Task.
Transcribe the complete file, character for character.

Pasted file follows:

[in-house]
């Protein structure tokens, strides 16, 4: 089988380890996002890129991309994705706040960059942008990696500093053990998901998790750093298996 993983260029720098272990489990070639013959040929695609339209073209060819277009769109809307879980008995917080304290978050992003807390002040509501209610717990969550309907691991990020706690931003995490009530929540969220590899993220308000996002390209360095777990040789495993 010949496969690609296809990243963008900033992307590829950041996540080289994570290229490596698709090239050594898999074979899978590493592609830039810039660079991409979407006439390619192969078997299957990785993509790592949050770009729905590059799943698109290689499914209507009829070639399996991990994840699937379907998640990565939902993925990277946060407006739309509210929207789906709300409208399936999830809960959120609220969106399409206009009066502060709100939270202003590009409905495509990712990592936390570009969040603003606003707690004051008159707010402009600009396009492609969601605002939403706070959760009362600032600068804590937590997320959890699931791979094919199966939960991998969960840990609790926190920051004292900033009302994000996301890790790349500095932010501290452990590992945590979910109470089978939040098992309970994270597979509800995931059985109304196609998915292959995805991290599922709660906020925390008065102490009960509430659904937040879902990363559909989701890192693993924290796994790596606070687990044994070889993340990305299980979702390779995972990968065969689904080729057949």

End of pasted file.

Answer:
[in-house]
């Protein structure tokens, strides 16, 4: 089988380890996002890129991309994705706040960059942008990696500093053990998901998790750093298996 993983260029720098272990489990070639013959040929695609339209073209060819277009769109809307879980008995917080304290978050992003807390002040509501209610717990969550309907691991990020706690931003995490009530929540969220590899993220308000996002390209360095777990040789495993 010949496969690609296809990243963008900033992307590829950041996540080289994570290229490596698709090239050594898999074979899978590493592609830039810039660079991409979407006439390619192969078997299957990785993509790592949050770009729905590059799943698109290689499914209507009829070639399996991990994840699937379907998640990565939902993925990277946060407006739309509210929207789906709300409208399936999830809960959120609220969106399409206009009066502060709100939270202003590009409905495509990712990592936390570009969040603003606003707690004051008159707010402009600009396009492609969601605002939403706070959760009362600032600068804590937590997320959890699931791979094919199966939960991998969960840990609790926190920051004292900033009302994000996301890790790349500095932010501290452990590992945590979910109470089978939040098992309970994270597979509800995931059985109304196609998915292959995805991290599922709660906020925390008065102490009960509430659904937040879902990363559909989701890192693993924290796994790596606070687990044994070889993340990305299980979702390779995972990968065969689904080729057949």